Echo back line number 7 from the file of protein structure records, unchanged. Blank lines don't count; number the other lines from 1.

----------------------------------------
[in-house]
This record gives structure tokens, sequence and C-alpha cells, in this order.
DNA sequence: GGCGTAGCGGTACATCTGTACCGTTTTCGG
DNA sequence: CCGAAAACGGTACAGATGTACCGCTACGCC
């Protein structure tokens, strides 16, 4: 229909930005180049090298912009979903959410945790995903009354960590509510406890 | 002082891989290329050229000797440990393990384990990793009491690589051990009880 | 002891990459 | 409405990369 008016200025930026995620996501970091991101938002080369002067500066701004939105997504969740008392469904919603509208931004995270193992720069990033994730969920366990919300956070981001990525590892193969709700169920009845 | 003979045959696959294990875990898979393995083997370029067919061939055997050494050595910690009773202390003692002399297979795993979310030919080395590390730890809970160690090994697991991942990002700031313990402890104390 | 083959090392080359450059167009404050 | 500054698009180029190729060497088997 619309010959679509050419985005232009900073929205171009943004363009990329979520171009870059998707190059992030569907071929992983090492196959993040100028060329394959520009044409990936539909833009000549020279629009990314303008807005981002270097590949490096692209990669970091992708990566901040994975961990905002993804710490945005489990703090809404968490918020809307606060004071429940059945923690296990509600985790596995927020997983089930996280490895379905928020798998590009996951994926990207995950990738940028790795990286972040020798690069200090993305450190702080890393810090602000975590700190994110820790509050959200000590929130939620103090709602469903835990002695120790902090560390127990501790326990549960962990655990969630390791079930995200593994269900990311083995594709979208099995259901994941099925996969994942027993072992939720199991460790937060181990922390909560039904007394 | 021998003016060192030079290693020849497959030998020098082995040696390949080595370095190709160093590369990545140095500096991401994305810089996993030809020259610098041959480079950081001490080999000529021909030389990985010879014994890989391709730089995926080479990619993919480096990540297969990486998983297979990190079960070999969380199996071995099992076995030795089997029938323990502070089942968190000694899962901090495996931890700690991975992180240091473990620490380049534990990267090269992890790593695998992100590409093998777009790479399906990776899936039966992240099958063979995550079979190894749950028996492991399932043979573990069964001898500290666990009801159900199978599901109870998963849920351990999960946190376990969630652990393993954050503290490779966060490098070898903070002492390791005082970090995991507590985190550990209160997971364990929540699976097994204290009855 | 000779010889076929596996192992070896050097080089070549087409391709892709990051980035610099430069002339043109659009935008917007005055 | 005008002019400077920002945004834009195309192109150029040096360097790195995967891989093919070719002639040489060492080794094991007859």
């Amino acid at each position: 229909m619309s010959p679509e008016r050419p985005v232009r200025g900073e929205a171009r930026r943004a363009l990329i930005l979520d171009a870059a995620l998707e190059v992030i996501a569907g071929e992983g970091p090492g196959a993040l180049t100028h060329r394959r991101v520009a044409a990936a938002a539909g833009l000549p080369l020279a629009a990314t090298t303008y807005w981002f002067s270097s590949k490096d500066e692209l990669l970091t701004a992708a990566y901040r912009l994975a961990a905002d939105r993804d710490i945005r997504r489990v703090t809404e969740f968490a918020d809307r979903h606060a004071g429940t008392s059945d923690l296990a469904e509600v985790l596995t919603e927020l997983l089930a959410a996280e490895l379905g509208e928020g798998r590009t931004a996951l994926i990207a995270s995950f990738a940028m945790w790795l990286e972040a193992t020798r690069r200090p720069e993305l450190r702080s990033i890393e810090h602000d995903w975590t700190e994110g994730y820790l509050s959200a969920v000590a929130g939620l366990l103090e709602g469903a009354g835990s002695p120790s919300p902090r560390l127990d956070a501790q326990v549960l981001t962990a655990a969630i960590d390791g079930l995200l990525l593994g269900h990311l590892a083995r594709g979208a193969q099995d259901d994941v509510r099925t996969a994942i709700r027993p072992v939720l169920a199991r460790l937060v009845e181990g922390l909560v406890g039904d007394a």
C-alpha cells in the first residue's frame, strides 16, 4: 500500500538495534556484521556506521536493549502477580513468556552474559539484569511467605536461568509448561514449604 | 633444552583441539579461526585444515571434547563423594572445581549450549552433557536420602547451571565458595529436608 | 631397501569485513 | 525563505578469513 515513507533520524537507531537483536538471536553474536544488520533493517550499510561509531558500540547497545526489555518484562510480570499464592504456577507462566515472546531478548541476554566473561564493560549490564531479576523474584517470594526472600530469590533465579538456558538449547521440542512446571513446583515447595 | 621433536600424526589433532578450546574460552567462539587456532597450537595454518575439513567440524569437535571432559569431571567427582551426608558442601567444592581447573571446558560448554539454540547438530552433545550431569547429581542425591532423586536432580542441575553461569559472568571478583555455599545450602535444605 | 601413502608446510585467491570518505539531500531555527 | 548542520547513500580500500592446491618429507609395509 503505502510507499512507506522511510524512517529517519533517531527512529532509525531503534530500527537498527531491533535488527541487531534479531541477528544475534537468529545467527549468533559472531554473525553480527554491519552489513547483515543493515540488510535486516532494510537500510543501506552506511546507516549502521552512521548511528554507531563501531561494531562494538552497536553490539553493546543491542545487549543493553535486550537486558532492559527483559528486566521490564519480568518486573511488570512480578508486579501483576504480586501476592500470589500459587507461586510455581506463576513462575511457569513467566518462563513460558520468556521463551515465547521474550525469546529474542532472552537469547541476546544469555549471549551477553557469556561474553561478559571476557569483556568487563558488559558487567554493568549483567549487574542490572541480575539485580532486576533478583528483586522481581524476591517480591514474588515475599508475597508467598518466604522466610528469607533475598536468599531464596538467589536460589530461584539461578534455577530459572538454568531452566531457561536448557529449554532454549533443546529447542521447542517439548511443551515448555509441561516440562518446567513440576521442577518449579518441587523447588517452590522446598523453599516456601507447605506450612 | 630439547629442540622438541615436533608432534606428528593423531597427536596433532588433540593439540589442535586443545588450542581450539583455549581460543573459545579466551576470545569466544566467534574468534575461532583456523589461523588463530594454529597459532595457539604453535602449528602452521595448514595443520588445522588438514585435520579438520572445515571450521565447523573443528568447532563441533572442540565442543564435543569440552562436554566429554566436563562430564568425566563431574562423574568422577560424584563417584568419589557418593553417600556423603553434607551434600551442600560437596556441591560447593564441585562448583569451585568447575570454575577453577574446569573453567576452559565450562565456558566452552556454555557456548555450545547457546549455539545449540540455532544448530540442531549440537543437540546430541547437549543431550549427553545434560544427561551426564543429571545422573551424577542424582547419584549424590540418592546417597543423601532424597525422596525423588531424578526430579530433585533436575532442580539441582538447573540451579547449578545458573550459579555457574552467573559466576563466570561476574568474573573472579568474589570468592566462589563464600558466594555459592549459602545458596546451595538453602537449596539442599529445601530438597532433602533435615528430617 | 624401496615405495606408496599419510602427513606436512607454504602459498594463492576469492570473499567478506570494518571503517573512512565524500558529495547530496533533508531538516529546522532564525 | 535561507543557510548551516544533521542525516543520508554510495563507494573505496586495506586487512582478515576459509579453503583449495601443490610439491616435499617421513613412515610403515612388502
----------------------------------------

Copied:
C-alpha cells in the first residue's frame, strides 16, 4: 500500500538495534556484521556506521536493549502477580513468556552474559539484569511467605536461568509448561514449604 | 633444552583441539579461526585444515571434547563423594572445581549450549552433557536420602547451571565458595529436608 | 631397501569485513 | 525563505578469513 515513507533520524537507531537483536538471536553474536544488520533493517550499510561509531558500540547497545526489555518484562510480570499464592504456577507462566515472546531478548541476554566473561564493560549490564531479576523474584517470594526472600530469590533465579538456558538449547521440542512446571513446583515447595 | 621433536600424526589433532578450546574460552567462539587456532597450537595454518575439513567440524569437535571432559569431571567427582551426608558442601567444592581447573571446558560448554539454540547438530552433545550431569547429581542425591532423586536432580542441575553461569559472568571478583555455599545450602535444605 | 601413502608446510585467491570518505539531500531555527 | 548542520547513500580500500592446491618429507609395509 503505502510507499512507506522511510524512517529517519533517531527512529532509525531503534530500527537498527531491533535488527541487531534479531541477528544475534537468529545467527549468533559472531554473525553480527554491519552489513547483515543493515540488510535486516532494510537500510543501506552506511546507516549502521552512521548511528554507531563501531561494531562494538552497536553490539553493546543491542545487549543493553535486550537486558532492559527483559528486566521490564519480568518486573511488570512480578508486579501483576504480586501476592500470589500459587507461586510455581506463576513462575511457569513467566518462563513460558520468556521463551515465547521474550525469546529474542532472552537469547541476546544469555549471549551477553557469556561474553561478559571476557569483556568487563558488559558487567554493568549483567549487574542490572541480575539485580532486576533478583528483586522481581524476591517480591514474588515475599508475597508467598518466604522466610528469607533475598536468599531464596538467589536460589530461584539461578534455577530459572538454568531452566531457561536448557529449554532454549533443546529447542521447542517439548511443551515448555509441561516440562518446567513440576521442577518449579518441587523447588517452590522446598523453599516456601507447605506450612 | 630439547629442540622438541615436533608432534606428528593423531597427536596433532588433540593439540589442535586443545588450542581450539583455549581460543573459545579466551576470545569466544566467534574468534575461532583456523589461523588463530594454529597459532595457539604453535602449528602452521595448514595443520588445522588438514585435520579438520572445515571450521565447523573443528568447532563441533572442540565442543564435543569440552562436554566429554566436563562430564568425566563431574562423574568422577560424584563417584568419589557418593553417600556423603553434607551434600551442600560437596556441591560447593564441585562448583569451585568447575570454575577453577574446569573453567576452559565450562565456558566452552556454555557456548555450545547457546549455539545449540540455532544448530540442531549440537543437540546430541547437549543431550549427553545434560544427561551426564543429571545422573551424577542424582547419584549424590540418592546417597543423601532424597525422596525423588531424578526430579530433585533436575532442580539441582538447573540451579547449578545458573550459579555457574552467573559466576563466570561476574568474573573472579568474589570468592566462589563464600558466594555459592549459602545458596546451595538453602537449596539442599529445601530438597532433602533435615528430617 | 624401496615405495606408496599419510602427513606436512607454504602459498594463492576469492570473499567478506570494518571503517573512512565524500558529495547530496533533508531538516529546522532564525 | 535561507543557510548551516544533521542525516543520508554510495563507494573505496586495506586487512582478515576459509579453503583449495601443490610439491616435499617421513613412515610403515612388502